“Collaboration was of course difficult after Brexit. I also think it was an impetus for Warwick to cooperate fully in the EUTOPIA story. There were all kinds of scenarios about the impact of the Brexit on research, up to and including completely disconnecting research from UK institutions with European institutions. In hindsight, it turned out to be less drastic. Britain is again part of Horizon, the European funding programme for research and innovation. But I think EUTOPIA was also an important tool during that period to maintain continuity in the collaborations. In a way, EUTOPIA saved academic cooperation with the British after Brexit. And of course, in the long run, the participation of the British is also a good thing for EUTOPIA.”

Rebeka Balogh: "I was able to work on and submit my PhD thanks to EUTOPIA"

You did your bachelor’s in Budapest, your master’s in Maastricht, and your PhD in Warwick and Brussels. Why made you pursue this international academic career?

“The master’s programme in Maastricht simply really appealed to me. Then I moved to Belgium and worked outside academia, but I realised that I really wanted to do a PhD. Research was what interested me the most. Then, luckily, a position was advertised at the VUB – I applied and got it. I ended up spending four and a half years in Brussels, and I have wonderful memories of it. For me, a lot happened in that period, not only with my PhD but also in my personal life. Coming back to Brussels for the defence of my PhD was quite emotional.”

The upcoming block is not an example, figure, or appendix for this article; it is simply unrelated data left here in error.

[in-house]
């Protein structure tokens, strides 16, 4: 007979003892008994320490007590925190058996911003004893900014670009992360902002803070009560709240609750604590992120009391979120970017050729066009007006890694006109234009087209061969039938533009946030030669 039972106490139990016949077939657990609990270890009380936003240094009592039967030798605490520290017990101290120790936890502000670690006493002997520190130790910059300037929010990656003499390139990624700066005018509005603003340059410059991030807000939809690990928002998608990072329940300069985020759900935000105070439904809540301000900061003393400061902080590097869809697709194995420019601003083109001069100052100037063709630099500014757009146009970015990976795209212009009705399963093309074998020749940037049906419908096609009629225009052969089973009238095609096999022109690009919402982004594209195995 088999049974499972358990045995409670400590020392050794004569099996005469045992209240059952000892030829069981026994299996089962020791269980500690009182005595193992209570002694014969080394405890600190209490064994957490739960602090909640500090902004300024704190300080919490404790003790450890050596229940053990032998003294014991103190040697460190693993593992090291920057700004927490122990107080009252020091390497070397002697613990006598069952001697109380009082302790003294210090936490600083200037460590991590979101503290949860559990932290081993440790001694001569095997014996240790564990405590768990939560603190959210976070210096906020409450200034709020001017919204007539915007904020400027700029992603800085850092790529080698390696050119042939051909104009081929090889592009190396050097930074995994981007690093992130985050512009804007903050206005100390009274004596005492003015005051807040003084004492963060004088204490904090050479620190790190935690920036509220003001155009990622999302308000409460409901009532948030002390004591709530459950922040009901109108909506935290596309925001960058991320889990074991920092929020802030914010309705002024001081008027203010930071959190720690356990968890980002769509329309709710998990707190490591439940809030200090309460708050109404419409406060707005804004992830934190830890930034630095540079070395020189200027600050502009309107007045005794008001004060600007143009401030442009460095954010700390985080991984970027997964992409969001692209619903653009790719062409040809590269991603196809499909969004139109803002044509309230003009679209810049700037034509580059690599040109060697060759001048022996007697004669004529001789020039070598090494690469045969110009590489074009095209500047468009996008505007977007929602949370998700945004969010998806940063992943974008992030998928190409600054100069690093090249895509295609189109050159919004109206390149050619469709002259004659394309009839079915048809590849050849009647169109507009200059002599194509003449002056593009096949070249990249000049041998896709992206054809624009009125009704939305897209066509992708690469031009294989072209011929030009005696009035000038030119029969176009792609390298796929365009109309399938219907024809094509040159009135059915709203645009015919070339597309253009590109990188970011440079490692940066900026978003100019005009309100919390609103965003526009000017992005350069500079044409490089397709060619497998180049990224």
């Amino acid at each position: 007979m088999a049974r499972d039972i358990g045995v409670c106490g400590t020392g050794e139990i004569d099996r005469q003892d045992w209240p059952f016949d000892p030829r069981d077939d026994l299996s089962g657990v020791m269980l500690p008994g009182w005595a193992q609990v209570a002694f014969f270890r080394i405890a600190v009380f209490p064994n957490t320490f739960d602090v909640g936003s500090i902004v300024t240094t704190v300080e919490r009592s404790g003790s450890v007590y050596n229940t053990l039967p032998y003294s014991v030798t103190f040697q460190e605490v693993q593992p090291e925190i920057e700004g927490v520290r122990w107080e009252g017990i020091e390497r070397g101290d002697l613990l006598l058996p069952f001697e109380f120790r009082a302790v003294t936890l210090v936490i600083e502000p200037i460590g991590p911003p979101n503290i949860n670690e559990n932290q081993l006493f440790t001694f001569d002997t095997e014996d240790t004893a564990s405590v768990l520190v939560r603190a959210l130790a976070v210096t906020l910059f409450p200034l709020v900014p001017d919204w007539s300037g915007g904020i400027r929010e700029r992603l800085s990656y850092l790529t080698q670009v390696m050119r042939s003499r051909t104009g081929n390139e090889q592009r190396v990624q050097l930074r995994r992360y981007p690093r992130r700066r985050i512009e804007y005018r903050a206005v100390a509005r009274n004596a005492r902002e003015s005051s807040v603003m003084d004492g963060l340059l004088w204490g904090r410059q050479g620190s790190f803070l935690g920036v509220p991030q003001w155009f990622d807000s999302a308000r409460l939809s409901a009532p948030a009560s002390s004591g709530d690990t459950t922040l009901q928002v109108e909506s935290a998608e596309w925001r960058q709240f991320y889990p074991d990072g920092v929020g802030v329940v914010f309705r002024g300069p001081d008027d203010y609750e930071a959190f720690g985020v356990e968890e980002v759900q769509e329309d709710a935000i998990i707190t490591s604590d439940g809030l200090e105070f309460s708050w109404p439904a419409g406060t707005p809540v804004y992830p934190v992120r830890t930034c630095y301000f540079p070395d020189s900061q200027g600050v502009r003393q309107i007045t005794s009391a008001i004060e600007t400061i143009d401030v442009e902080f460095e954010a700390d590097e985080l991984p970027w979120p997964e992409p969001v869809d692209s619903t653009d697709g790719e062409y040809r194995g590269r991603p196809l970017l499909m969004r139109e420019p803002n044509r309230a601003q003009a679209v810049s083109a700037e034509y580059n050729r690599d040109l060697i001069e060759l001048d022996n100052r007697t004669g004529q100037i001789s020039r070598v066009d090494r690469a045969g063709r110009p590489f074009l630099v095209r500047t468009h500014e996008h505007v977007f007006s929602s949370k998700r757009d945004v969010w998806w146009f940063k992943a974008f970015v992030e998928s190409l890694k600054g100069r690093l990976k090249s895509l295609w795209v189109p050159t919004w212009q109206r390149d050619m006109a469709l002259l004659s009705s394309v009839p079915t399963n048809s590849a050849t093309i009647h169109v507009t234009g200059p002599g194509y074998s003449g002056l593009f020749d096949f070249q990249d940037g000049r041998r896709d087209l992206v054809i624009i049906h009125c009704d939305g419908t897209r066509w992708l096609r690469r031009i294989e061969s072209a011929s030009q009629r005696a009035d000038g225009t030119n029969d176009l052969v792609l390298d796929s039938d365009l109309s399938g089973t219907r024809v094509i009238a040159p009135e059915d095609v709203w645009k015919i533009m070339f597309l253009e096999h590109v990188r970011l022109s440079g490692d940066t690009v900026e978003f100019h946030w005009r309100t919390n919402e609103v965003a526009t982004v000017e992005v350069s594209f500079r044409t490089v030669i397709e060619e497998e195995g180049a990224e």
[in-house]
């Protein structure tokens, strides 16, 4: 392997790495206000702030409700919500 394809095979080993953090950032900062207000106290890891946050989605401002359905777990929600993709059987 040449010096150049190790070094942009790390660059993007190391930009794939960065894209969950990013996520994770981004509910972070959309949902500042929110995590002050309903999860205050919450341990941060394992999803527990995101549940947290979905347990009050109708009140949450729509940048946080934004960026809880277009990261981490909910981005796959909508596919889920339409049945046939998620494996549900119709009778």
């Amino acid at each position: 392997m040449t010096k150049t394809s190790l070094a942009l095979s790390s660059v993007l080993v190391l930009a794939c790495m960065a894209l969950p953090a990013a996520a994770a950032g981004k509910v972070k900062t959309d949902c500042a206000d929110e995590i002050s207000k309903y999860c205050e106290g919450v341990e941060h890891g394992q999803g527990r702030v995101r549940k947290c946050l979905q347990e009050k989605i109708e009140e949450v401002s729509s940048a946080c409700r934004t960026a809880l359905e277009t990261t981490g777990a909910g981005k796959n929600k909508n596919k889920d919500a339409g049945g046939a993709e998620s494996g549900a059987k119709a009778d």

How does it feel to be away from home each time?

“I live in Glasgow now. Of course I miss my home, I miss the language, and most of all I miss my family and friends.”

Is there a difference between students from western and central Europe?

“I think the difference is in financial resources. Not everyone has the means to study abroad. I was privileged to be able to do so.”

Where does your interest in precarious work come from?

“In Brussels, I worked for a trade union federation. That’s when I first delved into the topic of precarious employment. My academic interest for a while was poverty, in measurement, definition, and gender differences. Then my interest shifted to job quality: what makes a job good and what is a good job, and what inequalities are there in accessing jobs of a certain quality? From the study of social inequality, I moved to the study of inequalities in health, and then specifically to studying the relationship between precarious work and health.”

What was the role of EUTOPIA?

“EUTOPIA funded my fellowship. That allowed me to focus on my subject and was a huge support. I was able to work on and submit my PhD thanks to EUTOPIA’s financial support.”

Was it difficult to get your PhD at two universities?

“I can’t compare because I’ve never done another PhD. But I would say it was definitely very insightful to do research at two universities in two countries. I think it has added value to my PhD. First, I was able to work with both Belgian and UK data. In addition, I think it has shaped me as a scientist. And it’s an experience you can put on your CV. In academia, that can also count.”

What are your next steps?

“I started a new job at the School of Health and Wellbeing in Glasgow around the time of submitting my PhD, where I focus on health inequalities.

This content was originally published on the VUB wesbite.